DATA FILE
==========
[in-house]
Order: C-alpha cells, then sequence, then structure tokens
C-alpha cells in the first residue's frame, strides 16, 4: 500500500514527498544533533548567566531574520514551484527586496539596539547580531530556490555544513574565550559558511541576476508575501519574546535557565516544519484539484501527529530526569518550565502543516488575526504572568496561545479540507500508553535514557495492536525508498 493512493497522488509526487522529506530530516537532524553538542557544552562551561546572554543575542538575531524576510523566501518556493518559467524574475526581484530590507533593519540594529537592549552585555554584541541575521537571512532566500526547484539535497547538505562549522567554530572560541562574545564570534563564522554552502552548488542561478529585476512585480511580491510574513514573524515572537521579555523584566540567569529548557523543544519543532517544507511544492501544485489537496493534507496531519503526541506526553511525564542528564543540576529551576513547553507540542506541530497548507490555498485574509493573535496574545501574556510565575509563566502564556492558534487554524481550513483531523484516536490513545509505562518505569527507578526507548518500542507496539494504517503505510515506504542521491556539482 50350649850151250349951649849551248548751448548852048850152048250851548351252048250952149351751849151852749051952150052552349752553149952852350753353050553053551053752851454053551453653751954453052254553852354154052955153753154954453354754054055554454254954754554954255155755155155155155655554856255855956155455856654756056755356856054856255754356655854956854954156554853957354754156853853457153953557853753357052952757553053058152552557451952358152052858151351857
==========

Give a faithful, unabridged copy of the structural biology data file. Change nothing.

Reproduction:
[in-house]
Order: C-alpha cells, then sequence, then structure tokens
C-alpha cells in the first residue's frame, strides 16, 4: 500500500514527498544533533548567566531574520514551484527586496539596539547580531530556490555544513574565550559558511541576476508575501519574546535557565516544519484539484501527529530526569518550565502543516488575526504572568496561545479540507500508553535514557495492536525508498 493512493497522488509526487522529506530530516537532524553538542557544552562551561546572554543575542538575531524576510523566501518556493518559467524574475526581484530590507533593519540594529537592549552585555554584541541575521537571512532566500526547484539535497547538505562549522567554530572560541562574545564570534563564522554552502552548488542561478529585476512585480511580491510574513514573524515572537521579555523584566540567569529548557523543544519543532517544507511544492501544485489537496493534507496531519503526541506526553511525564542528564543540576529551576513547553507540542506541530497548507490555498485574509493573535496574545501574556510565575509563566502564556492558534487554524481550513483531523484516536490513545509505562518505569527507578526507548518500542507496539494504517503505510515506504542521491556539482 50350649850151250349951649849551248548751448548852048850152048250851548351252048250952149351751849151852749051952150052552349752553149952852350753353050553053551053752851454053551453653751954453052254553852354154052955153753154954453354754054055554454254954754554954255155755155155155155655554856255855956155455856654756056755356856054856255754356655854956854954156554853957354754156853853457153953557853753357052952757553053058152552557451952358152052858151351857